Synopses & Reviews
He walked away from the job three years ago. But Harry Bosch cannot resist the call to join the elite Open/Unsolved Unit. His mission: solve murders whose investigations were flawed, stalled, or abandoned to L.A.'s tides of crime. With some people openly rooting for his failure, Harry catches the case of a teenager dragged off to her death on Oat Mountain, and traces the DNA on the murder weapon to a small-time criminal.
But something bigger and darker beckons, and Harry must battle to fit all the pieces together. Shaking cages and rattling ghosts, he will push the rules to the limit and expose the kind of truth that shatters lives, ends careers, and keeps the dead whispering in the night...
"LAPD detective Harry Bosch, hero of last year's The Narrows
and other Connelly thrillers, is back on the force after a two-year retirement. Assigned to the Open Unsolved (cold cases) unit and teamed with former partner Kiz Rider, Harry's first case back involves the killing of a high school girl 17 years before, reopened because of a DNA match to blood found on the murder gun. That premise could be a formula for a routine outing, but not with Connelly. Nor does the author rely on violent action to propel his story; there's next to none. In Connelly/Bosch's world, character, context and procedure are what count, and once again the author proves a master at all. The blood on the gun belongs to a local lowlife white supremacist, Roland Mackey; the victim had a black father and a white mother. But the blood indicates only that Mackey had possession of the gun, so how to pin him to the crime? Connelly meticulously leads the reader along with Bosch and Rider as they explore the links to Mackey and along the way connect the initial investigation of the crime to a police conspiracy. Most striking of all, in developments that give this novel astonishing moral force, the pair explore the 'ripples' of the long ago crime, how it has destroyed the young girl's family leaving the mother trapped in the past and plunging the father into a nightmare of homelessness and drink and how it drives Rider, and especially Bosch, into deeper understanding of their own purposes in life. Connelly comes as close as anyone to being today's Dostoyevsky of crime literature, and this is one of his finest novels to date, a likely candidate not only for book award nominations but for major bestsellerdom. Agent, Phillip Spitzer. Major ad/promo; 11-city author tour.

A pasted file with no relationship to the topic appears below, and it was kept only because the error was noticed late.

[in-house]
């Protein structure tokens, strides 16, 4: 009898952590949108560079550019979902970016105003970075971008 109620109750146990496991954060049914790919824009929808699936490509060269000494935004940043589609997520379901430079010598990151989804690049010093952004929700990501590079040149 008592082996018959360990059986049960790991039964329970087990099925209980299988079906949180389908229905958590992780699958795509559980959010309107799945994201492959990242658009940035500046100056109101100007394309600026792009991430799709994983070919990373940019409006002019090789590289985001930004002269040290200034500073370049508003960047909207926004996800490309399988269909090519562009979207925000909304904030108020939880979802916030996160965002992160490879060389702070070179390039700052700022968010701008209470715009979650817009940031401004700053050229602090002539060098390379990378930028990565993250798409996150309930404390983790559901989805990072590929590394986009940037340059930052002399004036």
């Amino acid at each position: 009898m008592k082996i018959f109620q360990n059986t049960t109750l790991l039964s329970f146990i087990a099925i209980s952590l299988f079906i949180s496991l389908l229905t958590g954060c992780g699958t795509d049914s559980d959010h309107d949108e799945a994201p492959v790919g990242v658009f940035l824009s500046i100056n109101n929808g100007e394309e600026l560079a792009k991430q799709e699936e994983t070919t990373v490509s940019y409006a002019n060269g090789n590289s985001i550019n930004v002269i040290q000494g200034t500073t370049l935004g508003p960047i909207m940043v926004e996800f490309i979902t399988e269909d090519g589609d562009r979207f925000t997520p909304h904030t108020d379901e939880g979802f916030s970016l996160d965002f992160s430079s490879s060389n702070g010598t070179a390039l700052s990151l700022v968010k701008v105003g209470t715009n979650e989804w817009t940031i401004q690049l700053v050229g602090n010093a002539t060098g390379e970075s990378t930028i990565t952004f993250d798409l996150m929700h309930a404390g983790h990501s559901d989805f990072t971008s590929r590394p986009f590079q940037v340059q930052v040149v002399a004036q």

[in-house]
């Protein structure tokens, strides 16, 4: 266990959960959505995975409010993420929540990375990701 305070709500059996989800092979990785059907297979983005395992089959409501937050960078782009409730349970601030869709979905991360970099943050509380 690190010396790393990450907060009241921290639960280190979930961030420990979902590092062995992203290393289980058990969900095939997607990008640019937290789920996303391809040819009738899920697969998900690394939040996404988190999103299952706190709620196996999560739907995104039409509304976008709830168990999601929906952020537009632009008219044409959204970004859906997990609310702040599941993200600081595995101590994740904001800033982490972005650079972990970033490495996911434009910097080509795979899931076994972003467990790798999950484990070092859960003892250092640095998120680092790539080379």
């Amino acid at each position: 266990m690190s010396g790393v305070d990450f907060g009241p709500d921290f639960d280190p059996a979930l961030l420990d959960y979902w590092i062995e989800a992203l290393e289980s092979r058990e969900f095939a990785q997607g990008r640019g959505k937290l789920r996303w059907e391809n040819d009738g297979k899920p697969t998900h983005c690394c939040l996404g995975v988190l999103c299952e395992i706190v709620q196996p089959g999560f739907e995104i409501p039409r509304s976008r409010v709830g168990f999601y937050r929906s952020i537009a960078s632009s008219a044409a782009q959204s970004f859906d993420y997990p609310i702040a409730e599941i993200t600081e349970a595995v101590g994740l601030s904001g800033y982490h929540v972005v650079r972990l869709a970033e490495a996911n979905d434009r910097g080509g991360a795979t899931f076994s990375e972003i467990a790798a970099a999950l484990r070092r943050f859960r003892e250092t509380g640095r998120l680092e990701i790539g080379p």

" Publishers Weekly
(Copyright Reed Business Information, Inc.)
"Fans and newcomers alike will love seeing Bosch back in uniform, stirring up trouble." Library Journal
"Connelly sets up a great premise here...and he makes the most of it....Give Connelly credit for having the courage to tinker with one of the richest characters in the genre." Booklist (Starred Review)